What Is A Food Allergy?
Food allergies (FA) are when the body reacts in an exaggerated and negative way to certain foods. These reactions are mediated by the immune system, whose role is to defend the body against harmful or infectious organisms including viruses and bacteria, and other harmful substances or foreign bodies. In allergic reactions to foods, the immune system elicits an inappropriate response to naturally-occurring proteins, in which these proteins are perceived as a ‘threat’ or an antigen – something that could potentially be harmful . Allergic reactions to foods vary widely in terms of severity, from very mild to potentially fatal. They can include, in any order or combination (read more about each symptom by clicking the link):
- Skin redness or rashes (urticaria) and itching (pruritis), eczema
- Wheezing, breathing difficulties or nasal congestion
- Swelling of the tongue, lips, face or other parts of the body
- Dizziness, lightheadedness or fainting
- Abdominal pain, diahorrea
- Nausea and vomiting
- Tingling or itching in the mouth; odd taste in the mouth
*Please note: These are the most common symptoms – this list is not exhaustive*
What Is A Food Intolerance?
There are many similarities between food intolerances and FA. Indeed, some conditions can be classified as both based on the severity of the reaction, such as Food Protein-Induced Enterocolitis Syndrome (FPIES) and coeliac disease. FPIES is a severe gastrointestinal reaction that generally occurs two to six hours after the consumption of milk, soya, certain grains, and some other solid foods. It mainly affects babies. Coeliac disease is caused by a severe intolerance of gluten, a protein that occurs naturally in many grains such as wheat.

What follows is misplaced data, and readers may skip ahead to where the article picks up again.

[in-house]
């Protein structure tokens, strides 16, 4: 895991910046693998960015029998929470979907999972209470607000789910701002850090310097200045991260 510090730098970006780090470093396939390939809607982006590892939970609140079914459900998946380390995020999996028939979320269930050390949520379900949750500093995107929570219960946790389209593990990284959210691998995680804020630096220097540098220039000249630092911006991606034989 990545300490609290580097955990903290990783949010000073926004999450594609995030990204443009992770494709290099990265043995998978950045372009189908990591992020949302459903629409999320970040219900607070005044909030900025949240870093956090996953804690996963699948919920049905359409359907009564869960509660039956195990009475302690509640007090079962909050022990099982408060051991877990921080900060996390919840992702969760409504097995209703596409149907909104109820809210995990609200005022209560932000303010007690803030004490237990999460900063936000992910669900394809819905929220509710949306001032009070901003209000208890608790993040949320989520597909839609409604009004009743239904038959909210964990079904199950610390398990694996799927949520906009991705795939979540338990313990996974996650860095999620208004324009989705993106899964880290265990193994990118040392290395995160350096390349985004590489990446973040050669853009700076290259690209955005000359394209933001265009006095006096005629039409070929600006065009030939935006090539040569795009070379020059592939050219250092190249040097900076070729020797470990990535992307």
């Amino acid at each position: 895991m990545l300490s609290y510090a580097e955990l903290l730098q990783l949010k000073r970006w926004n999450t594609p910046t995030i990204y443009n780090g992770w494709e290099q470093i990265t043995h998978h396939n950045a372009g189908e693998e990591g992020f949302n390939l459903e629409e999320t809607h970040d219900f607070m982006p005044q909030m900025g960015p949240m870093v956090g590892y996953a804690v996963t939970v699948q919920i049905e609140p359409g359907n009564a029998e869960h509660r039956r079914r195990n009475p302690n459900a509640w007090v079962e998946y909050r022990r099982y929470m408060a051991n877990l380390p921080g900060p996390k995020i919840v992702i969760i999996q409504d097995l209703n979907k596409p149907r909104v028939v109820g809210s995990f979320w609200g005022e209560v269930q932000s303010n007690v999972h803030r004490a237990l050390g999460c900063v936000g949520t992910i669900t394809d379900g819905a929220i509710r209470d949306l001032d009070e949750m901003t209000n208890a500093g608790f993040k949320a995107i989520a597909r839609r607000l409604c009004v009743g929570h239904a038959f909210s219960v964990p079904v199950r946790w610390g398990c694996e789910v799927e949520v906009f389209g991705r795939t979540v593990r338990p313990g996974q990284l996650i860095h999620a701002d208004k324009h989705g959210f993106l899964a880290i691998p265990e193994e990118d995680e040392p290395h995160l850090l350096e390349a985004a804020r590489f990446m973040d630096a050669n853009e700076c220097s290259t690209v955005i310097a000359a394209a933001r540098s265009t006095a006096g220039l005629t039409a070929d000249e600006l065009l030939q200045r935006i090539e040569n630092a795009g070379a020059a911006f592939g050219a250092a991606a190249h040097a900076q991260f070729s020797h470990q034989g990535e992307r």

A food intolerance may cause a similar reaction to an FA, such as abdominal cramping, nausea or vomiting. The main difference is that it may be possible to ingest small amounts of the trigger foods without any ill effect; whereas in the case of a true allergy, ingestion of even the smallest amount of allergenic foods will trigger a reaction. Other examples of food intolerances include: pollen-food allergy syndrome, allergenic proctocolitis and eosinophilic oesophagitis. These will be discussed in more detail in further articles.
Sampath V, Tupa D, Graham MT, Chatila TA, Spergel JM, Nadeau KC (2017). ‘Deciphering the black box of food allergy mechanisms’. Ann Allergy Asthma Immunol. 118(1): 21-27. doi: 10.1016/j.anai.2016.10.017